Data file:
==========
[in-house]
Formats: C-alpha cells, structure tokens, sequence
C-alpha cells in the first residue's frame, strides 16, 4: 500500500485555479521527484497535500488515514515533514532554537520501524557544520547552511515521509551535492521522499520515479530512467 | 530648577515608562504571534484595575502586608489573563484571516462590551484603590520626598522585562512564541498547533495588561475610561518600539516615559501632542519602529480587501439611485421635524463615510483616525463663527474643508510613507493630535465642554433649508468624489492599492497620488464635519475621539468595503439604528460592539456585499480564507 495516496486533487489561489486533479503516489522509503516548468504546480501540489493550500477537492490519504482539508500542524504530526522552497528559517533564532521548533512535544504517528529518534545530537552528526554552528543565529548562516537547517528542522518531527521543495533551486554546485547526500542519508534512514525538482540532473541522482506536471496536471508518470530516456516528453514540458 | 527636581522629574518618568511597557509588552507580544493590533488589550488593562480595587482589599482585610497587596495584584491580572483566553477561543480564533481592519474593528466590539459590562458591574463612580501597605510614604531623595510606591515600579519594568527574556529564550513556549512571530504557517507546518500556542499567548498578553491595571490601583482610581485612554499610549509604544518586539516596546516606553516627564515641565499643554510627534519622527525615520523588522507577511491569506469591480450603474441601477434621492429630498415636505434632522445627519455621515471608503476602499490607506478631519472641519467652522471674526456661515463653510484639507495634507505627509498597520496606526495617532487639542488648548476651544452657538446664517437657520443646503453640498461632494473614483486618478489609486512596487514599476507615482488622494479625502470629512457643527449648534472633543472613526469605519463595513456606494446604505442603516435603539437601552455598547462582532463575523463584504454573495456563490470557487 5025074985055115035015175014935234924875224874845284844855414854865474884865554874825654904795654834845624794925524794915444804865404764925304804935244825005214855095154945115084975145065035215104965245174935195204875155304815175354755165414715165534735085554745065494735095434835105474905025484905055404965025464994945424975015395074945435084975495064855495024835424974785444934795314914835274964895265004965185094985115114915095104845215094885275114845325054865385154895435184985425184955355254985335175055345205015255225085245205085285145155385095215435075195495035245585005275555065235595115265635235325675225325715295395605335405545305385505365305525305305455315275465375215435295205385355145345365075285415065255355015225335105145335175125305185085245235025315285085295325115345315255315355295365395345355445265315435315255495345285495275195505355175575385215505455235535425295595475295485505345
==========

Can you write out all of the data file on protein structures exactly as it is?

[in-house]
Formats: C-alpha cells, structure tokens, sequence
C-alpha cells in the first residue's frame, strides 16, 4: 500500500485555479521527484497535500488515514515533514532554537520501524557544520547552511515521509551535492521522499520515479530512467 | 530648577515608562504571534484595575502586608489573563484571516462590551484603590520626598522585562512564541498547533495588561475610561518600539516615559501632542519602529480587501439611485421635524463615510483616525463663527474643508510613507493630535465642554433649508468624489492599492497620488464635519475621539468595503439604528460592539456585499480564507 495516496486533487489561489486533479503516489522509503516548468504546480501540489493550500477537492490519504482539508500542524504530526522552497528559517533564532521548533512535544504517528529518534545530537552528526554552528543565529548562516537547517528542522518531527521543495533551486554546485547526500542519508534512514525538482540532473541522482506536471496536471508518470530516456516528453514540458 | 527636581522629574518618568511597557509588552507580544493590533488589550488593562480595587482589599482585610497587596495584584491580572483566553477561543480564533481592519474593528466590539459590562458591574463612580501597605510614604531623595510606591515600579519594568527574556529564550513556549512571530504557517507546518500556542499567548498578553491595571490601583482610581485612554499610549509604544518586539516596546516606553516627564515641565499643554510627534519622527525615520523588522507577511491569506469591480450603474441601477434621492429630498415636505434632522445627519455621515471608503476602499490607506478631519472641519467652522471674526456661515463653510484639507495634507505627509498597520496606526495617532487639542488648548476651544452657538446664517437657520443646503453640498461632494473614483486618478489609486512596487514599476507615482488622494479625502470629512457643527449648534472633543472613526469605519463595513456606494446604505442603516435603539437601552455598547462582532463575523463584504454573495456563490470557487 5025074985055115035015175014935234924875224874845284844855414854865474884865554874825654904795654834845624794925524794915444804865404764925304804935244825005214855095154945115084975145065035215104965245174935195204875155304815175354755165414715165534735085554745065494735095434835105474905025484905055404965025464994945424975015395074945435084975495064855495024835424974785444934795314914835274964895265004965185094985115114915095104845215094885275114845325054865385154895435184985425184955355254985335175055345205015255225085245205085285145155385095215435075195495035245585005275555065235595115265635235325675225325715295395605335405545305385505365305525305305455315275465375215435295205385355145345365075285415065255355015225335105145335175125305185085245235025315285085295325115345315255315355295365395345355445265315435315255495345285495275195505355175575385215505455235535425295595475295485505345